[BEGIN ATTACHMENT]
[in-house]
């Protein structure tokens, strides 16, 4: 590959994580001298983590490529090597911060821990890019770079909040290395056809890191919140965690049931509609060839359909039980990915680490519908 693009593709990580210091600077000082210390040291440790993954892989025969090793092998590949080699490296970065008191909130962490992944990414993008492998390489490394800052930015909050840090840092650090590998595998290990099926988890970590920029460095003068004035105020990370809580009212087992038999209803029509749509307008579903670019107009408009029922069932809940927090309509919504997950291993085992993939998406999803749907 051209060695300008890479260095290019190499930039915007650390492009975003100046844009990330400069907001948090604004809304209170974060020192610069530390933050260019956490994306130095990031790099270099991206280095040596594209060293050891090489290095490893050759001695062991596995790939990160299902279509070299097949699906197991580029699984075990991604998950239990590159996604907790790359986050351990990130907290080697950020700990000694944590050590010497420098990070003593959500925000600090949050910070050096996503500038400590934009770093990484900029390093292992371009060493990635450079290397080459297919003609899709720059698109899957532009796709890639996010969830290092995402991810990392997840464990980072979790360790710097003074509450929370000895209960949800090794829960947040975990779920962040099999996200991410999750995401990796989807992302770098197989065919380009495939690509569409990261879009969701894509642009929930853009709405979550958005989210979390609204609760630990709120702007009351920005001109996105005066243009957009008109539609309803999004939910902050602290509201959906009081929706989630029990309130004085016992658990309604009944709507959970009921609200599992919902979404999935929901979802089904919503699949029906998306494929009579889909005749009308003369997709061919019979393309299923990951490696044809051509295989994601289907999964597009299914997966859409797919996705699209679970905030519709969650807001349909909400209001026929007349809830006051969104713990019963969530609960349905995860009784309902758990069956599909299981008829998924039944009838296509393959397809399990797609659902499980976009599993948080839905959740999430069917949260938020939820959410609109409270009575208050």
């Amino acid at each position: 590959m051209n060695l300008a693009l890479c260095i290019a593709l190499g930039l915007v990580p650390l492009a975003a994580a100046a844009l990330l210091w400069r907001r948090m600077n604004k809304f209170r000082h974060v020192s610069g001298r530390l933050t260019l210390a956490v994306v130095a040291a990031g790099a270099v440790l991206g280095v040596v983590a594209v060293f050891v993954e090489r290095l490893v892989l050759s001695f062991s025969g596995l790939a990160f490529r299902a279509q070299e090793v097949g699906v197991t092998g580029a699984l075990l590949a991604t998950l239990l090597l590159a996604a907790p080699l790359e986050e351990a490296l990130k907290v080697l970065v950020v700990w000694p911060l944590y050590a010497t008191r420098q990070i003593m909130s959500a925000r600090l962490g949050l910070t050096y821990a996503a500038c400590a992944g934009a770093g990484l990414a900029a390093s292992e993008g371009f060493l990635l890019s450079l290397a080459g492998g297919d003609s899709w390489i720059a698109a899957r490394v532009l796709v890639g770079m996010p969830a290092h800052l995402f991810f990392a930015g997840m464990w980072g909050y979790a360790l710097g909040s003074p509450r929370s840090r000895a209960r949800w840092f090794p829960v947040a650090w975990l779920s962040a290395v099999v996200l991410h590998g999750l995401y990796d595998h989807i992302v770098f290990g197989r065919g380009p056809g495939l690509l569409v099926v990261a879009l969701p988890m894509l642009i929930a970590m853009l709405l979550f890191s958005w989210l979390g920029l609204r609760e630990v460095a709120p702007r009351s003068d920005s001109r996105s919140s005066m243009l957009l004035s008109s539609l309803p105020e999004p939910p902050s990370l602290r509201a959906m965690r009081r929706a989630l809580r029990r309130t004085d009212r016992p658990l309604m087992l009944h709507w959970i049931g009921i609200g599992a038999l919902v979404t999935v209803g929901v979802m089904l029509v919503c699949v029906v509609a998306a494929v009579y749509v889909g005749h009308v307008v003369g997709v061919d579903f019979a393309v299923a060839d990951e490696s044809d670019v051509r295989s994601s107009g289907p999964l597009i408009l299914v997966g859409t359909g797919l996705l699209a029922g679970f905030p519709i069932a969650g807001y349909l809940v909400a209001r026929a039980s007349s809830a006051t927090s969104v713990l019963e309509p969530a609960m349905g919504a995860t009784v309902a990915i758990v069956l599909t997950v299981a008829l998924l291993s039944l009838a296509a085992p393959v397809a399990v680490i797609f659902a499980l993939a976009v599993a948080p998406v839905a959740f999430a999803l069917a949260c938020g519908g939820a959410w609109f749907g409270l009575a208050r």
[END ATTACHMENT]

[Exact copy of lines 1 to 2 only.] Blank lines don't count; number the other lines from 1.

[in-house]
């Protein structure tokens, strides 16, 4: 590959994580001298983590490529090597911060821990890019770079909040290395056809890191919140965690049931509609060839359909039980990915680490519908 693009593709990580210091600077000082210390040291440790993954892989025969090793092998590949080699490296970065008191909130962490992944990414993008492998390489490394800052930015909050840090840092650090590998595998290990099926988890970590920029460095003068004035105020990370809580009212087992038999209803029509749509307008579903670019107009408009029922069932809940927090309509919504997950291993085992993939998406999803749907 051209060695300008890479260095290019190499930039915007650390492009975003100046844009990330400069907001948090604004809304209170974060020192610069530390933050260019956490994306130095990031790099270099991206280095040596594209060293050891090489290095490893050759001695062991596995790939990160299902279509070299097949699906197991580029699984075990991604998950239990590159996604907790790359986050351990990130907290080697950020700990000694944590050590010497420098990070003593959500925000600090949050910070050096996503500038400590934009770093990484900029390093292992371009060493990635450079290397080459297919003609899709720059698109899957532009796709890639996010969830290092995402991810990392997840464990980072979790360790710097003074509450929370000895209960949800090794829960947040975990779920962040099999996200991410999750995401990796989807992302770098197989065919380009495939690509569409990261879009969701894509642009929930853009709405979550958005989210979390609204609760630990709120702007009351920005001109996105005066243009957009008109539609309803999004939910902050602290509201959906009081929706989630029990309130004085016992658990309604009944709507959970009921609200599992919902979404999935929901979802089904919503699949029906998306494929009579889909005749009308003369997709061919019979393309299923990951490696044809051509295989994601289907999964597009299914997966859409797919996705699209679970905030519709969650807001349909909400209001026929007349809830006051969104713990019963969530609960349905995860009784309902758990069956599909299981008829998924039944009838296509393959397809399990797609659902499980976009599993948080839905959740999430069917949260938020939820959410609109409270009575208050």